At the end of the day, the workbook allows me to see not only what is happening (on a daily basis if desired) but also to manipulate the numbers (e.g. interest rates, retirement formulas, inflation, etc.) to see what kind of impacts will be felt across my entire financial portfolio should certain conditions occur. The advantage, as I’m sure you have found, in using a personally developed spreadsheet is that you can build it manage it, and view it on your terms, in ways that make sense to you.

      Thanks for taking the time to stop by, Hayley.

  3. I followed your recommendations in Rendezvous With Retirement and created a budget. I track everything I spend, even that $1.00 I gave the kid selling chocolate for his school. There are a few apps that I use that I’ve found to be very useful to keep track and categorize my spending. My favorite is Wave designed for business but has free personal finance software. Track income, expenses and investments. It also features a receipt scanner.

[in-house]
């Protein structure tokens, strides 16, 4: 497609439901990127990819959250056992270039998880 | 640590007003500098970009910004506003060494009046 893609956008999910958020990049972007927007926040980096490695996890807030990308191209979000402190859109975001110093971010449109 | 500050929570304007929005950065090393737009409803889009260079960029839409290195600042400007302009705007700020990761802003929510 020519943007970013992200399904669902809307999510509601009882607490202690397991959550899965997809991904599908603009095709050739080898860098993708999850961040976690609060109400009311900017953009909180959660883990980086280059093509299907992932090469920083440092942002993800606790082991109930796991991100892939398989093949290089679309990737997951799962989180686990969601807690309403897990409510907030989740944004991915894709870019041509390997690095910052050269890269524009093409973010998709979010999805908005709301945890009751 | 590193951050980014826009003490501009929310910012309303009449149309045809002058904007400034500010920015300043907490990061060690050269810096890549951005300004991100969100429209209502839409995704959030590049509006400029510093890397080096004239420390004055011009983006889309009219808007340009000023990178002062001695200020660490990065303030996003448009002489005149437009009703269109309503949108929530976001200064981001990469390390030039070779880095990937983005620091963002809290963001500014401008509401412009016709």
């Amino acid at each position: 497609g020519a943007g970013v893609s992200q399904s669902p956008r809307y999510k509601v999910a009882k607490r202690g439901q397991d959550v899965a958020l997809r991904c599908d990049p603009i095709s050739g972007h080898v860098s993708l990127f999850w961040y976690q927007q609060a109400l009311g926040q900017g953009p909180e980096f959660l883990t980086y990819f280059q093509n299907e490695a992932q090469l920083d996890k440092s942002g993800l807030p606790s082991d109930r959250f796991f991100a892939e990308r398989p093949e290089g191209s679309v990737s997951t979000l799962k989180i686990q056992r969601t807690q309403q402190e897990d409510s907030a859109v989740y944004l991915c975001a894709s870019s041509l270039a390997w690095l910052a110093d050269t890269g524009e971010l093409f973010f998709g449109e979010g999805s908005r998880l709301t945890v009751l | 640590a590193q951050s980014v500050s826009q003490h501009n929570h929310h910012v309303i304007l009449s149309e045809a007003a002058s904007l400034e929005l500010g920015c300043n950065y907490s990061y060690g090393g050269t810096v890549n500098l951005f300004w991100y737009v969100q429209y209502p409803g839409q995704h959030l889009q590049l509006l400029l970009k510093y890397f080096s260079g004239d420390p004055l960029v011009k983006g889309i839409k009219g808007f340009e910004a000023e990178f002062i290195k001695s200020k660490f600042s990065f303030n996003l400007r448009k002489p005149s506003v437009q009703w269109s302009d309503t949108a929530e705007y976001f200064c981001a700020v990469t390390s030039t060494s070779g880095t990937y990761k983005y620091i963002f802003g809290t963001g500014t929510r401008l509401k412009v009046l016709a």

• It really does start with tracking expenses to understand how your income is being distributed and then making adjustments over time to decrease expenses where possible so that you can increase savings and investments. I will have to check out Wave. Thanks for stopping by and adding to the conversation, Brian.

  4. Excel is so easy to use and makes budgeting a lot easier. As I came up through life, I used a small notebook or wrote everything out on a piece of paper and put it on the fridge so I would see it each time I walked by. This drilled it into my brain. Growing up poor and suddenly getting a job and having money, you want to spend to get all the things that you never had. That was a hard lesson learned, especially with credit cards, that you “can’t always get what you want, you get what you need!” Having a budget helped me out when I was younger for sure. I would HIGHLY recommend it to EVERYONE.

    • Being able to see how your money is being spent goes a long way to making changes to spending habits. And you are correct, Excel is easy to use and makes managing a budget very easy. There really isn’t a need for complicated, expensive software.